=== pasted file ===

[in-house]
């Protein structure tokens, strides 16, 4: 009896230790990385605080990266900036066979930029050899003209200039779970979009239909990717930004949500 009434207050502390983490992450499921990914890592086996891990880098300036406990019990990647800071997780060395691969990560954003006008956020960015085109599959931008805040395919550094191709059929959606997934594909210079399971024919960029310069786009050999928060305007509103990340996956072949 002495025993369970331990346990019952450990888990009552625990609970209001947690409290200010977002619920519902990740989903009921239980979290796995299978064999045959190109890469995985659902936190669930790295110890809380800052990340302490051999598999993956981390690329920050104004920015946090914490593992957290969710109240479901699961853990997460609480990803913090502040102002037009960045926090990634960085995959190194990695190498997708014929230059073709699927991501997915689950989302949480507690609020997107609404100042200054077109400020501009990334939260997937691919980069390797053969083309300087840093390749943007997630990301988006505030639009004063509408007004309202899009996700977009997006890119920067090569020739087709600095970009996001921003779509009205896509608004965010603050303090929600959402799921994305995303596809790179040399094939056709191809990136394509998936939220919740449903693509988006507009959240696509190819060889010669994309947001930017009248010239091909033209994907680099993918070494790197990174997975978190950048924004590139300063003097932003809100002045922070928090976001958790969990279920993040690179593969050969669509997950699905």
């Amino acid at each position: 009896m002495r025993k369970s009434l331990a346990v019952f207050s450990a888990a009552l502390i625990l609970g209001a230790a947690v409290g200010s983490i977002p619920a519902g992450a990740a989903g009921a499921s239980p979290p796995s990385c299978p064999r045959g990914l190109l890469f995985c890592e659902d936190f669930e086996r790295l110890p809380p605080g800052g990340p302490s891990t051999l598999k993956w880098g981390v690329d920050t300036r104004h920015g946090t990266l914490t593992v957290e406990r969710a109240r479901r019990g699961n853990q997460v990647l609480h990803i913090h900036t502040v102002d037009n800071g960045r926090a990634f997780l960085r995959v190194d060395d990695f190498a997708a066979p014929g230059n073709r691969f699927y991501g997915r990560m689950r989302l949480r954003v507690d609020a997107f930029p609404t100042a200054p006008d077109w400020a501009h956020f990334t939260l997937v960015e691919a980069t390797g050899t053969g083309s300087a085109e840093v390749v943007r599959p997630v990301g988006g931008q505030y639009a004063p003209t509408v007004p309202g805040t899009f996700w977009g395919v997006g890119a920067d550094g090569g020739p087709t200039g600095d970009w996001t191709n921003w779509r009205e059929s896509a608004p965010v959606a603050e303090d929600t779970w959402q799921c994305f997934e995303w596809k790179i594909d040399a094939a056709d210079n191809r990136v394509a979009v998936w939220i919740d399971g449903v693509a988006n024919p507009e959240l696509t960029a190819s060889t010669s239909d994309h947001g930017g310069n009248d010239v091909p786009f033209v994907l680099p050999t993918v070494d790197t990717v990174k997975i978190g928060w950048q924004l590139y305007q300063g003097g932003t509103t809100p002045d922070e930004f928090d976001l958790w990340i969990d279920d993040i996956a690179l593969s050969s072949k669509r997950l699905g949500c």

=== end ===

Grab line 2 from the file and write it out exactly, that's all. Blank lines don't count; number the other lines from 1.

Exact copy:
């Protein structure tokens, strides 16, 4: 009896230790990385605080990266900036066979930029050899003209200039779970979009239909990717930004949500 009434207050502390983490992450499921990914890592086996891990880098300036406990019990990647800071997780060395691969990560954003006008956020960015085109599959931008805040395919550094191709059929959606997934594909210079399971024919960029310069786009050999928060305007509103990340996956072949 002495025993369970331990346990019952450990888990009552625990609970209001947690409290200010977002619920519902990740989903009921239980979290796995299978064999045959190109890469995985659902936190669930790295110890809380800052990340302490051999598999993956981390690329920050104004920015946090914490593992957290969710109240479901699961853990997460609480990803913090502040102002037009960045926090990634960085995959190194990695190498997708014929230059073709699927991501997915689950989302949480507690609020997107609404100042200054077109400020501009990334939260997937691919980069390797053969083309300087840093390749943007997630990301988006505030639009004063509408007004309202899009996700977009997006890119920067090569020739087709600095970009996001921003779509009205896509608004965010603050303090929600959402799921994305995303596809790179040399094939056709191809990136394509998936939220919740449903693509988006507009959240696509190819060889010669994309947001930017009248010239091909033209994907680099993918070494790197990174997975978190950048924004590139300063003097932003809100002045922070928090976001958790969990279920993040690179593969050969669509997950699905």